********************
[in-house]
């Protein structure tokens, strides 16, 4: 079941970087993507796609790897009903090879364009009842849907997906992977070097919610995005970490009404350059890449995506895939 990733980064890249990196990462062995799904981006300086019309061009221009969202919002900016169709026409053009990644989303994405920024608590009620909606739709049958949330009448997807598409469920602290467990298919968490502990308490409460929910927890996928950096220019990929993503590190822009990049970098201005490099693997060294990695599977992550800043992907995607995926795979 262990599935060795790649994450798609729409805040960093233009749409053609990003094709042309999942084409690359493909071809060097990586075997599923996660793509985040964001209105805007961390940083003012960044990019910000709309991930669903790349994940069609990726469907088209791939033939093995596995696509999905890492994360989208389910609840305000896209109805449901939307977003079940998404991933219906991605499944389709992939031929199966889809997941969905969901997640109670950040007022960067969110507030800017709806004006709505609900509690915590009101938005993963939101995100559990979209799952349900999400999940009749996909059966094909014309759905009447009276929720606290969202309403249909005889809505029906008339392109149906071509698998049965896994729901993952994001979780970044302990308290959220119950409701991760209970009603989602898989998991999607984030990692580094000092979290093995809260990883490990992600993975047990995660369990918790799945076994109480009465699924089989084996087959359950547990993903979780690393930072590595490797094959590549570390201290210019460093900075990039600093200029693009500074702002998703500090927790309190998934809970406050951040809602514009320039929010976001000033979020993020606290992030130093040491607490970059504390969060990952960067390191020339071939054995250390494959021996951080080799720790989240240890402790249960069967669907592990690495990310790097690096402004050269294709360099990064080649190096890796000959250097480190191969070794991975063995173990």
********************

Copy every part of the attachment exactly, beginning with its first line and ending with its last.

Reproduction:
[in-house]
């Protein structure tokens, strides 16, 4: 079941970087993507796609790897009903090879364009009842849907997906992977070097919610995005970490009404350059890449995506895939 990733980064890249990196990462062995799904981006300086019309061009221009969202919002900016169709026409053009990644989303994405920024608590009620909606739709049958949330009448997807598409469920602290467990298919968490502990308490409460929910927890996928950096220019990929993503590190822009990049970098201005490099693997060294990695599977992550800043992907995607995926795979 262990599935060795790649994450798609729409805040960093233009749409053609990003094709042309999942084409690359493909071809060097990586075997599923996660793509985040964001209105805007961390940083003012960044990019910000709309991930669903790349994940069609990726469907088209791939033939093995596995696509999905890492994360989208389910609840305000896209109805449901939307977003079940998404991933219906991605499944389709992939031929199966889809997941969905969901997640109670950040007022960067969110507030800017709806004006709505609900509690915590009101938005993963939101995100559990979209799952349900999400999940009749996909059966094909014309759905009447009276929720606290969202309403249909005889809505029906008339392109149906071509698998049965896994729901993952994001979780970044302990308290959220119950409701991760209970009603989602898989998991999607984030990692580094000092979290093995809260990883490990992600993975047990995660369990918790799945076994109480009465699924089989084996087959359950547990993903979780690393930072590595490797094959590549570390201290210019460093900075990039600093200029693009500074702002998703500090927790309190998934809970406050951040809602514009320039929010976001000033979020993020606290992030130093040491607490970059504390969060990952960067390191020339071939054995250390494959021996951080080799720790989240240890402790249960069967669907592990690495990310790097690096402004050269294709360099990064080649190096890796000959250097480190191969070794991975063995173990």